IN: +91-858-606-7842

What are Privacy Acts and Why Are They Important for Your Business?

Control over our privacy is something we should all be entitled to and many countries around the world have introduced over the years, relevant privacy acts for both online and offline data use.

With the internet growing astronomically in such a short period of time, more concern has been placed on user data, and how it’s gathered, stored, and used by those who acquire it. With more freedom over data use and less control, it puts those users’ information in danger of being breached and stolen.

Cyber crimes are on the rise too with 465,177 reported incidents during 2020, as found by The Internet Crime Complaint Center’s report that year. This doesn’t include attempted attacks either.

Data privacy laws can help protect our data, which is why more businesses needed to take it seriously. In this guide, we’ll look at what privacy acts are, the consequences of breaching them, and how they’re important to any business in 2022.


What are privacy acts?

A privacy act or law is a body of law that deals with regulating the storage of data and how any one organization or person uses this information beyond simply asking for it and keeping it in a database.

This data is often personally identifiable information such as financial information and personal healthcare details. It also applies to the commercial sector, making individuals liable when they’re responsible for handling this data.

However, not all countries have this data law or privacy act in place. Currently, there are 137 out of the 194 countries on the planet that have legislation in place to protect and protect the privacy of users.

Despite what many of us see as a human right, it’s not been rolled out universally to its fullest extent as of yet.

Check out Osana’s guide on privacy acts

There are plenty of resources on privacy acts, what they are and how they could affect your business in particular. It’s worth utilizing this guide on Osanos website offers further information on the CPRA and other privacy acts.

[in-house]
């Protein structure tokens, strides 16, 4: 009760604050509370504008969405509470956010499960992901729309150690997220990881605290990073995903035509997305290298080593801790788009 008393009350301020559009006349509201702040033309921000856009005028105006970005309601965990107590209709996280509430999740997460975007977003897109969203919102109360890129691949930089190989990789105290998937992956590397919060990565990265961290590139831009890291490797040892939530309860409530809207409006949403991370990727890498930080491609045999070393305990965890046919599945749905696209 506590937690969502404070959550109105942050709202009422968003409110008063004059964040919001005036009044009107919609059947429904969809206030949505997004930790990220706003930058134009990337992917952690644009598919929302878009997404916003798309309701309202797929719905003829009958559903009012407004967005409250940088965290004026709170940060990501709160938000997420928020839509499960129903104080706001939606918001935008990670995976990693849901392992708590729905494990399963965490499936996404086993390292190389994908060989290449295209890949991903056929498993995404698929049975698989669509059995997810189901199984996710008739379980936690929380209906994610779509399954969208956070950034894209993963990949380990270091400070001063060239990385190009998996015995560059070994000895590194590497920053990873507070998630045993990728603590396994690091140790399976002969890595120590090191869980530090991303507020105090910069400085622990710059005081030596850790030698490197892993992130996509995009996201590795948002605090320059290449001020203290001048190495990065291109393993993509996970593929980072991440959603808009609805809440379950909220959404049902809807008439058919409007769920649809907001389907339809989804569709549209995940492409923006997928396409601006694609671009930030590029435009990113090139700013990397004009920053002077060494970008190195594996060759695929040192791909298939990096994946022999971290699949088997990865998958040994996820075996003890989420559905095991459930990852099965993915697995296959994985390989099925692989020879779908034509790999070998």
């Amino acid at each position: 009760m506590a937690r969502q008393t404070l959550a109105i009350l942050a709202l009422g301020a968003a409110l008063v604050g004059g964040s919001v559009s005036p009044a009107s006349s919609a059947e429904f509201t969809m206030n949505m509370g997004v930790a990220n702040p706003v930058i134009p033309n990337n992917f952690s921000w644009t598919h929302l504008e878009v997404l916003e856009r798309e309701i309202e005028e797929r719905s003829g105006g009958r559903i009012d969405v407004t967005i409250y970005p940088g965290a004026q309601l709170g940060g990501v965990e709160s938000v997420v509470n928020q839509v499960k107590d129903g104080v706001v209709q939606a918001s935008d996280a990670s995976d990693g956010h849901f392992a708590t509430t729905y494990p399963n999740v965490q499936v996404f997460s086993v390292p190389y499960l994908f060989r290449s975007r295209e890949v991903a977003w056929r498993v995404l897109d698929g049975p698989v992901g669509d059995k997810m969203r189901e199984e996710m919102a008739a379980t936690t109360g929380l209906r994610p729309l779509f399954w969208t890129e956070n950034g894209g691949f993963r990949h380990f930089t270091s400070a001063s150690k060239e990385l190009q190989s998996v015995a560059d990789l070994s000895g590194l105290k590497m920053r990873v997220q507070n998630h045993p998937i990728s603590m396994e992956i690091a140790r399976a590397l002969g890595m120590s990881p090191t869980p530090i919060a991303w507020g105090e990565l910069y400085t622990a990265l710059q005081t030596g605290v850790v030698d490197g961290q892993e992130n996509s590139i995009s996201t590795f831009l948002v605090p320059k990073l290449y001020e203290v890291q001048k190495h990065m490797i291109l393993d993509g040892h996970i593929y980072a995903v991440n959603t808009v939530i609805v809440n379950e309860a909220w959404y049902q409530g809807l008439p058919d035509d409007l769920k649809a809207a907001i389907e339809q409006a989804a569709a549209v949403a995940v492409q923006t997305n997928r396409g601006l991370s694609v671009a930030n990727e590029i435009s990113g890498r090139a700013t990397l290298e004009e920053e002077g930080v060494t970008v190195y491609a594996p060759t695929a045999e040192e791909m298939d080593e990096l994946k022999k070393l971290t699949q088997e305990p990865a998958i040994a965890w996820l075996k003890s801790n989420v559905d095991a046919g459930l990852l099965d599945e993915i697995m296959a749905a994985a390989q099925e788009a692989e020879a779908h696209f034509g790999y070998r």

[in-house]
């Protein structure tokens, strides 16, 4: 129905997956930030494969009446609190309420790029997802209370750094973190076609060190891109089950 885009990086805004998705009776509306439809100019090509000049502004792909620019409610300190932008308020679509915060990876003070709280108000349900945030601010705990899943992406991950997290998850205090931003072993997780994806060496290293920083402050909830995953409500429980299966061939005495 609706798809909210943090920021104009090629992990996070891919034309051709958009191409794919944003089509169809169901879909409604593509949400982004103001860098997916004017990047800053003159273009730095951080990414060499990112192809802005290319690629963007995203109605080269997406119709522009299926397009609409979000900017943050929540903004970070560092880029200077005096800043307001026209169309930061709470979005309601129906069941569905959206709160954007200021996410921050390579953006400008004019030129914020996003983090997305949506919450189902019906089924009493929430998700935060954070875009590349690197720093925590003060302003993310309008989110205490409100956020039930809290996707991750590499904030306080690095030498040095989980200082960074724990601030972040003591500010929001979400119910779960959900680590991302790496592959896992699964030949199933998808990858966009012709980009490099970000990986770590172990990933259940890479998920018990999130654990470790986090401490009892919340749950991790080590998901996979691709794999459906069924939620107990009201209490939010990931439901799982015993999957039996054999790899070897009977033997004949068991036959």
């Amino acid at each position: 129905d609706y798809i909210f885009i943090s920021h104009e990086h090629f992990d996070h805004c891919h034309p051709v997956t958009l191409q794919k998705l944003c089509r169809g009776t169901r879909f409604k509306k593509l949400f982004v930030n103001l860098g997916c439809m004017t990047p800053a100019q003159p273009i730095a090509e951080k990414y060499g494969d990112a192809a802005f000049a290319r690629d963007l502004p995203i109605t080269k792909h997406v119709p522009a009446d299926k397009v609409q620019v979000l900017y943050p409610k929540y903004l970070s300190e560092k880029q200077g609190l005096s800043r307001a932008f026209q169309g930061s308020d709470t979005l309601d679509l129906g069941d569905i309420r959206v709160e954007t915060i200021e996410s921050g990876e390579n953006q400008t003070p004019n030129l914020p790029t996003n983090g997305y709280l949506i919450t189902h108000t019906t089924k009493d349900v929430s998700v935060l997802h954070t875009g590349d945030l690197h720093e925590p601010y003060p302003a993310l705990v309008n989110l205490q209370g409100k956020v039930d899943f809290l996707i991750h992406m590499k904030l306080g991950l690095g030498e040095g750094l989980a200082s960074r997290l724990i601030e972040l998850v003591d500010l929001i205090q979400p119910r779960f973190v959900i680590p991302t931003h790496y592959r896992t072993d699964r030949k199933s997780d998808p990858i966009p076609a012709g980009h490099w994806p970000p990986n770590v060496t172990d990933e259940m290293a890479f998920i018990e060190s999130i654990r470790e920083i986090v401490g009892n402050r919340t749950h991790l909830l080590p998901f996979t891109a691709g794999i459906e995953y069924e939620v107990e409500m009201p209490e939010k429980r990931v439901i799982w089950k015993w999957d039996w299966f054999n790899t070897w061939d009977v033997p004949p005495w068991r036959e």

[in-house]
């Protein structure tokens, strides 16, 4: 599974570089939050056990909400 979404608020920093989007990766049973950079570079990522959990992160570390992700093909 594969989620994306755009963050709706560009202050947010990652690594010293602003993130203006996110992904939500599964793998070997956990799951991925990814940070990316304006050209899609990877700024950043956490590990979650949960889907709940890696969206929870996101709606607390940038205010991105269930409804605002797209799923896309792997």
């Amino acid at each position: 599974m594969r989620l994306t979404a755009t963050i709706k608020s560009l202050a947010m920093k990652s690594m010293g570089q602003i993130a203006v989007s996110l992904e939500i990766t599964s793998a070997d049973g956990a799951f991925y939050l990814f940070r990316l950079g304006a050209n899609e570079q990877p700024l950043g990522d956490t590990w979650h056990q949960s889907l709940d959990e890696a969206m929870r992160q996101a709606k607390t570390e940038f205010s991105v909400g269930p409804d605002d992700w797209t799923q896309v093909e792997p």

Privacy Acts

The importance of privacy acts for your business

How are privacy acts important to your business in particular? Privacy acts are something we are all protected by and therefore we can appreciate the need to comply with legislation and the laws in place when in the position of collecting and using other people’s data.

However, despite many countries introducing strict laws, not everyone abides by them. Privacy laws are important to a business for a number of reasons:

They’re a necessity to many industries

From banking to medical institutions, there are just some industries that require privacy laws as a necessity. These professionals, like many others, have privacy laws incorporated that employees and organizations are expected to maintain both online and offline.

Builds trust in customers and clients

With data protection, it can help improve the relationships between businesses and customers. Confidentiality, despite the level of sensitive information provided, should be kept private no matter what. Otherwise, it can effectively ruin that relationship beyond repair in some cases.

The consequences of breaching privacy laws

As it’s been mentioned, privacy laws can be damaging to a business if the trust between a customer or client has been broken due to a lack of privacy in place. The wider consequences that come with breaching privacy laws can be significant.

Reputational damage

A data breach is bad publicity and once you have been breached, it’s your duty and responsibility to share that news within a certain number of hours. If not, then that could lead to further action taken against you.

Either way, if you’re seen to have done nothing to help prevent the breach, like non-compliance to the laws in place, then reputational damage is bound to occur. That, for some businesses, can take a long road to recover from.

Loss of sales

A loss of sales can be impactful to any business, especially for smaller organizations that may only be starting out. With a breach of privacy, the average sales you make could drop or disappear altogether. A loss of sales can be detrimental to some businesses and it can take a long time to build up the sales revenue again.